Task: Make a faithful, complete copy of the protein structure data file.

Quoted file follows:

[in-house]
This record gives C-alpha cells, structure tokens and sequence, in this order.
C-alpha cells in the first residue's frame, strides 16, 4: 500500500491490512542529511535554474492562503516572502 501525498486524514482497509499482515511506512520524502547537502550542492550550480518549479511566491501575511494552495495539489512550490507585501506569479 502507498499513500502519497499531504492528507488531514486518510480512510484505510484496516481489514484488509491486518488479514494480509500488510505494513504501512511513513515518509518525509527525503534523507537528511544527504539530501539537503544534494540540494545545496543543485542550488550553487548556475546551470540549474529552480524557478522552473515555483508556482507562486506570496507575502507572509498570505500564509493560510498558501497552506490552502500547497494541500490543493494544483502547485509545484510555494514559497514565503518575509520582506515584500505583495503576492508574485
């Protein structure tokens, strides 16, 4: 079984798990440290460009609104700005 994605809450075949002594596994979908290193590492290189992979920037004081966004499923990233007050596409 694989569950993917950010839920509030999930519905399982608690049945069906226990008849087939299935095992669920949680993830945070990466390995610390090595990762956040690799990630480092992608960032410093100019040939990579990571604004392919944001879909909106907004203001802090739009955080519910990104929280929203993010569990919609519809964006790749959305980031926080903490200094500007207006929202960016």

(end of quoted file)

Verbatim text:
[in-house]
This record gives C-alpha cells, structure tokens and sequence, in this order.
C-alpha cells in the first residue's frame, strides 16, 4: 500500500491490512542529511535554474492562503516572502 501525498486524514482497509499482515511506512520524502547537502550542492550550480518549479511566491501575511494552495495539489512550490507585501506569479 502507498499513500502519497499531504492528507488531514486518510480512510484505510484496516481489514484488509491486518488479514494480509500488510505494513504501512511513513515518509518525509527525503534523507537528511544527504539530501539537503544534494540540494545545496543543485542550488550553487548556475546551470540549474529552480524557478522552473515555483508556482507562486506570496507575502507572509498570505500564509493560510498558501497552506490552502500547497494541500490543493494544483502547485509545484510555494514559497514565503518575509520582506515584500505583495503576492508574485
């Protein structure tokens, strides 16, 4: 079984798990440290460009609104700005 994605809450075949002594596994979908290193590492290189992979920037004081966004499923990233007050596409 694989569950993917950010839920509030999930519905399982608690049945069906226990008849087939299935095992669920949680993830945070990466390995610390090595990762956040690799990630480092992608960032410093100019040939990579990571604004392919944001879909909106907004203001802090739009955080519910990104929280929203993010569990919609519809964006790749959305980031926080903490200094500007207006929202960016």